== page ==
Goat Castle and the murder that 'put Natchez on the map' now the subject of a new book

Jennie Merrill was murdered in her Natchez home in a botched robbery in 1932. Karen Cox’s new book examines the bizarre true story and why it matters to the South today.


A professor of history at the University of North Carolina at Charlotte, Karen Cox was researching another topic when she came across the story of Jennie Merrill, murdered in Natchez in 1932. The resulting work is Goat Castle: A True Story of Murder, Race, and the Gothic South.
When did you first become aware of the “Goat Castle” story?

I first became aware of the story when I was working in the state archives in Jackson. I was doing research for an earlier book in which I was seeking to understand more about Natchez and the founding of the pilgrimage. Specifically, I wanted to know why Americans from the Northeast, the Midwest and other parts of the country were traveling to Natchez in the middle of the Great Depression. What was it that made people risk life and limb on the roads of the time to see their grand houses?
Clinton Bagley, who is the historian and Natchez expert, said to me, “If you want to know about Natchez you should look at Goat Castle. Goat Castle put Natchez on the map.” I had him repeat himself. “Did you say Goat Castle?” He had.
That day I requested the vertical file of clippings on the case that became known as the “Goat Castle murder,” and I knew instinctively that this was a story that I wanted to work on as soon as I finished the last book. There was something there worth investigating. I thought that it was going to be this wacky story about these two individuals, Dick Dana and Octavia Dockery, and their live-in goats. It turned out that it was much more complex than that.
Can you tell me about Natchez in 1932 and how this all came about?
In 1932, Natchez, like the rest of the country, was in the midst of the economic depression. The Natchez Garden Club, however, created a tourist event in which these women invited the touring public to visit the grand antebellum homes of the town. That was in late March 1932. Many men in town thought it was ridiculous, but when the pilgrimage rolled around, it surprised everyone, because it drew visitors from 38 states. The pilgrimage motto was “Come to Natchez, Where the Old South Still Lives.” Then just a few months later, one of the remaining descendants of the planter aristocracy in Natchez was murdered. Jennie Merrill was killed in her home during a botched robbery, which shocked the town. In some sense, the Old South had, in the killing of Merrill, literally died in a town where garden club members proclaimed it still lived.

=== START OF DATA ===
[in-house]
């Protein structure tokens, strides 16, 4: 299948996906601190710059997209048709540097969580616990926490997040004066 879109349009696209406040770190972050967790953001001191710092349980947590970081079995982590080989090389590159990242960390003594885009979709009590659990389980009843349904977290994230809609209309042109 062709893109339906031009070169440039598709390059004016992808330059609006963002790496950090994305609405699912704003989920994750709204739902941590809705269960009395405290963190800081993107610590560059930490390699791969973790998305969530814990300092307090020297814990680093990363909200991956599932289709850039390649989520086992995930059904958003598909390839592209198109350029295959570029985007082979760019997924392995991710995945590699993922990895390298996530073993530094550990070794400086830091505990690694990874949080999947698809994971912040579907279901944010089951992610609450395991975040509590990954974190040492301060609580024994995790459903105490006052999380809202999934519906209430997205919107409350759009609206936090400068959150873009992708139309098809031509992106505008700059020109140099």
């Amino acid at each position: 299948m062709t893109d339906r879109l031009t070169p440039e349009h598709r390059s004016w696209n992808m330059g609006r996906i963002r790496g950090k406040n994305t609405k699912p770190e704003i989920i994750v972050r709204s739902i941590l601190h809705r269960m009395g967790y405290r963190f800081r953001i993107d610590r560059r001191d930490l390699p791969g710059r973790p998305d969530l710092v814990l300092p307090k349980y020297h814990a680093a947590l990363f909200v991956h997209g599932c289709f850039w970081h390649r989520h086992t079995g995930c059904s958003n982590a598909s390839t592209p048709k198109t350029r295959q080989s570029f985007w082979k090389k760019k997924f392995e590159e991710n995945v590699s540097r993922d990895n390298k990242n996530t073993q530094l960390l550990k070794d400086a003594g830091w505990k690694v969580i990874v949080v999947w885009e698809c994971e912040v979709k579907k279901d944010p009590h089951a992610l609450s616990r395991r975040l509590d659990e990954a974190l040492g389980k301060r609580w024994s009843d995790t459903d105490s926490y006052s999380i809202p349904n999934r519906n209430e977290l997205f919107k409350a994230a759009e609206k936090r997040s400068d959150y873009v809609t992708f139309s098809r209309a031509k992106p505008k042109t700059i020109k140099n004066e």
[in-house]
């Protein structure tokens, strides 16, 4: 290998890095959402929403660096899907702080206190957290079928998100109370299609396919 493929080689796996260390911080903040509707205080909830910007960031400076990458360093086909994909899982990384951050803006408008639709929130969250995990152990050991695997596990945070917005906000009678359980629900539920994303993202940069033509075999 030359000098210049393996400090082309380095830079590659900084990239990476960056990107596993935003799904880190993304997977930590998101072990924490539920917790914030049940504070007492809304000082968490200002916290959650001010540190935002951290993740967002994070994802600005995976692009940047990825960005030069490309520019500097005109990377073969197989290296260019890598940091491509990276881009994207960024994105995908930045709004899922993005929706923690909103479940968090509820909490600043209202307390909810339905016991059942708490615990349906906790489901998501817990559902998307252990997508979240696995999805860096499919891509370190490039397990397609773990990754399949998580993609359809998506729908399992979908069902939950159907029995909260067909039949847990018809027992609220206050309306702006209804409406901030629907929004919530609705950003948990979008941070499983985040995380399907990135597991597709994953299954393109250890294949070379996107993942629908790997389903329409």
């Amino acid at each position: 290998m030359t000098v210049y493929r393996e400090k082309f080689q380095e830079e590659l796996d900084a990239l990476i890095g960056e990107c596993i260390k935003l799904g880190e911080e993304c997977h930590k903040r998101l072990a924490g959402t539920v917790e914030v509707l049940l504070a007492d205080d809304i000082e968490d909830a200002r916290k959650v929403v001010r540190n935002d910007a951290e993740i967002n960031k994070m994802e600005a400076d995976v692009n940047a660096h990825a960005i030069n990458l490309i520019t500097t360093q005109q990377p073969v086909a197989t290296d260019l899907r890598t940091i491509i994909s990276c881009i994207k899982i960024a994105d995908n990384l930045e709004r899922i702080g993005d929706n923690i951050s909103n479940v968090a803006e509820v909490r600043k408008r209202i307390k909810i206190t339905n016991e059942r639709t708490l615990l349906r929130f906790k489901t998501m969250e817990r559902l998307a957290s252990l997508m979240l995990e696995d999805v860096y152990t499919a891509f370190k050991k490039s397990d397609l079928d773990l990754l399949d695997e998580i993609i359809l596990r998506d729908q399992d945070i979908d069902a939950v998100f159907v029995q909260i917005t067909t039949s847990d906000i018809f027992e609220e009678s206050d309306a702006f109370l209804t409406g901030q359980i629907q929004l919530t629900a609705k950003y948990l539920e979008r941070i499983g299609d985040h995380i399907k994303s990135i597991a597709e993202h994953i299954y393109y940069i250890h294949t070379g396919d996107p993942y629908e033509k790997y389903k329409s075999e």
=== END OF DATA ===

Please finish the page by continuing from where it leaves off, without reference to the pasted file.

Was there a lot of existing information about the case, or was it a lot of history detective work, or both?
There was considerable coverage in both the Natchez Democrat and the New Orleans Times-Picayune, and the story was covered nationally in large and small newspapers, but even that was not enough. I did a significant amount of history detective work to get to the full story and not just what was in the papers.
I discovered Emily Burns’ signed confession in an archive, I interviewed people from the community, I did the genealogy of all of the principles, and my biggest find came while digging through Adams County Court ledgers that were being stored in what had been the freezer of an abandoned pie factory. There, I found the witness docket for Emily Burns’ trial.
Of course, I already knew who those individuals were from the newspaper, but what that docket gave me was the case number. It was that case number that led me to files kept at the Historic Natchez Foundation and where I discovered even more information about the trial that I used in the book. I love being a history detective, and they should really have me on that show of the same name on PBS. It’s like putting together a puzzle, because as the pieces come together a picture emerges. This is how it worked with “Goat Castle.”
Did you come across anything that surprised you?
I believe that the one item that I discovered that surprised me was Emily Burns’ signed confession. She was the only person tried for Jennie Merrill’s murder. And she was convicted and sent to Parchman, the Mississippi State Penitentiary.
Most of the actual evidence from the trial has long since been lost. It appears to have been taken to New Orleans by Maurice O’Neill, a detective called in to assist the Natchez sheriff with the case. A researcher went to New Orleans in the 1970s and “borrowed” some of that material and it ended up in the LSU Special Collections. One of those items was the signed confession, which was very revealing–not only about what happened on the night of the murder, but of how black women suspects were treated.
What do you hope people learn from this book?
I hope people will appreciate what history can teach us when we examine the lives of ordinary people in extraordinary circumstances. So often, truth is stranger than fiction and it couldn’t be truer than it is in this story. And while there is something comically dark about Goat Castle and its residents–the “Wild Man” and the “Goat Woman”–there is also a more poignant story of racial injustice. This book gives the reader all of that and then some.

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